“The legal space is really interesting for technologists just because there’s so much opportunity,” Adaska said. “I think all of the workflow changes that are coming because of COVID are really highlighted. So while this is a rough time for a lot of people, it’s also a time of opportunity to rethink how technology can be used.”


The role of chief innovation officer at a global law firm is “about as big as you are capable of making it,” says Katie DeBord, who holds that title at Bryan Cave Leighton Paisner. 

Denver-based DeBord leads the firm’s global innovation strategy, which she describes as having two major components: improving the client experience and innovating how the firm and its attorneys practice. 

One of the firm’s biggest moves in client-focused innovation has been the 2019 launch of BCLP Cubed, the firm’s legal services arm that, in DeBord’s words, “leverages technology, process engineering, lower-cost people and the expertise of our attorneys to deliver high-value legal work” for day-to-day, high volume tasks.  One big focus for Cubed is contract review and management.

The firm uses data analytics to improve the client experience and to help clients use their own data to better understand their business or save on costs, DeBord said. This might mean analyzing past negotiations to recommend a starting position for future deals, she said, or it could mean looking at which types of claims are most likely to increase litigation costs. 

“Data analytics is all about having clean data to look at and having enough of it to be able to see trends and patterns and create meaningful statistics out of it,” DeBord said. 

While there are lots of tech tools that can help with these tasks, the “underbelly” of data analytics is making sure the firm’s information is organized to begin with, a job overseen by BCLP’s Chief Information Officer Constance Hoffman, and making sure there are good systems in place for data collection, which is the role of Chief Knowledge Officer Judy Mackenzie Stuart.

Assessing and adopting new technology, such as machine learning, automation and collaboration tools, is an important part of innovating firm and attorney practices, the second prong of the firm’s strategy. But DeBord said there’s not one game-changing legal technology. “Everyone’s always looking for that. I personally don’t think that’s really what it’s all about,” she said. 

“It’s about what technology is out there that integrates easily with other technology, that doesn’t interrupt the workflow, and that really enhances the way the lawyer is working,” DeBord said, adding that attorneys don’t want to have to log in to a bunch of different programs in order to do their work.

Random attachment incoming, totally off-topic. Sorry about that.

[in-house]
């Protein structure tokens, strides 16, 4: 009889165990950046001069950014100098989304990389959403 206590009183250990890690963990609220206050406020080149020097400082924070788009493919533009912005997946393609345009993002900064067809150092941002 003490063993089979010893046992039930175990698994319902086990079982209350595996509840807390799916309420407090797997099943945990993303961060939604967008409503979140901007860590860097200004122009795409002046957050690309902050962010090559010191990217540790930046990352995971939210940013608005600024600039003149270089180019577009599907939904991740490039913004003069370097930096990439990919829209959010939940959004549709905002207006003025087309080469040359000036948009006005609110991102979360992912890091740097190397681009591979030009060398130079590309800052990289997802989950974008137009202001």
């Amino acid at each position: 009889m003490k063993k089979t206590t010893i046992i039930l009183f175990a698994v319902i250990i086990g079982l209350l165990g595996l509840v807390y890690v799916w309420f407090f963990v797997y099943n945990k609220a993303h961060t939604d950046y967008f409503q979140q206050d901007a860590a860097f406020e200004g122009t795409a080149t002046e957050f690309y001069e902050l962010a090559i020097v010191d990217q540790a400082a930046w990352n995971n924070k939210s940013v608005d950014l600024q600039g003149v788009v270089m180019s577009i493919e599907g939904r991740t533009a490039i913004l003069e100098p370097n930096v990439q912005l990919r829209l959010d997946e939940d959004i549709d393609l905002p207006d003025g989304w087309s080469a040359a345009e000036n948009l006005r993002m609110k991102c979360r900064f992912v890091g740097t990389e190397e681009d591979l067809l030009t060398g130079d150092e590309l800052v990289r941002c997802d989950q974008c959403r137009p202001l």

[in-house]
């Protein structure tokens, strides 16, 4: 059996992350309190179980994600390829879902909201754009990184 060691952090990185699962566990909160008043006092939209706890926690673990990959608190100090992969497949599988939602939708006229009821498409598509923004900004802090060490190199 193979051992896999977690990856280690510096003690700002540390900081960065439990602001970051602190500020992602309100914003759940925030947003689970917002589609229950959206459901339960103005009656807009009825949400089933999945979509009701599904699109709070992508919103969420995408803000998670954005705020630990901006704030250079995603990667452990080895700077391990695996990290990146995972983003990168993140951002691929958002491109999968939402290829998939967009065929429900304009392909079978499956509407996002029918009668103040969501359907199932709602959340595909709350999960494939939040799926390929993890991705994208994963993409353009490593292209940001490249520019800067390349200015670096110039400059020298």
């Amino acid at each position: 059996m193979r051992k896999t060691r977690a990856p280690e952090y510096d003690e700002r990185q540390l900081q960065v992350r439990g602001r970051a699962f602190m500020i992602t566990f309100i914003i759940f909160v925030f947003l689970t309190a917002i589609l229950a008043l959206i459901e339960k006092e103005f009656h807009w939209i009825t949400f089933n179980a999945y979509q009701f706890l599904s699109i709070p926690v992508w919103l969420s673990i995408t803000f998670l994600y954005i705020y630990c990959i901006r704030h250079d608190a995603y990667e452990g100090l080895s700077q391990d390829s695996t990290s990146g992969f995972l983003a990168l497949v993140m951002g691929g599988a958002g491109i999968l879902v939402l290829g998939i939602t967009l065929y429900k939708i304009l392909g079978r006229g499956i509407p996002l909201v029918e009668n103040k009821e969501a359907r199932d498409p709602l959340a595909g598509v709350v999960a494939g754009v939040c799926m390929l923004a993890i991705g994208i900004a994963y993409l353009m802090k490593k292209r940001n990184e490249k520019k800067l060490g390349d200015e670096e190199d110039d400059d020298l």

Some of the tools the firm uses include Kira Systems for machine learning document review, Neota Logic for automated decision-making and the HighQ project management and collaboration platform. According to DeBord, the “common denominator” between these tech tools and others the firm uses is they’re able to integrate with one another.

DeBord leads a multidisciplinary team that includes three directors — two in London and one in the U.S. — with expertise in the law as well as data science and process engineering. The team also includes a product development team for BCLP Cubed, an innovation solutions team that identifies, tests and develops new technology tools for the firm, and a program manager, a role she says is “absolutely critical” to making sure the team is executing its ideas.

One of the biggest benefits of a dedicated innovation officer or team is it gives someone the “brain space and bandwidth to horizon-scan and help inform strategy,” DeBord said. It’s hard for practicing attorneys to step back from client work and focus on big-picture strategy and innovation. Having a budget also helps, she added, but it’s not just big firms with big budgets that can gain from focusing on innovation.

“There’s so much that smaller firms can do just by stepping back, applying some multidisciplinary skills to their practice areas and really redesigning how they deliver legal work.”

—Jessica Folker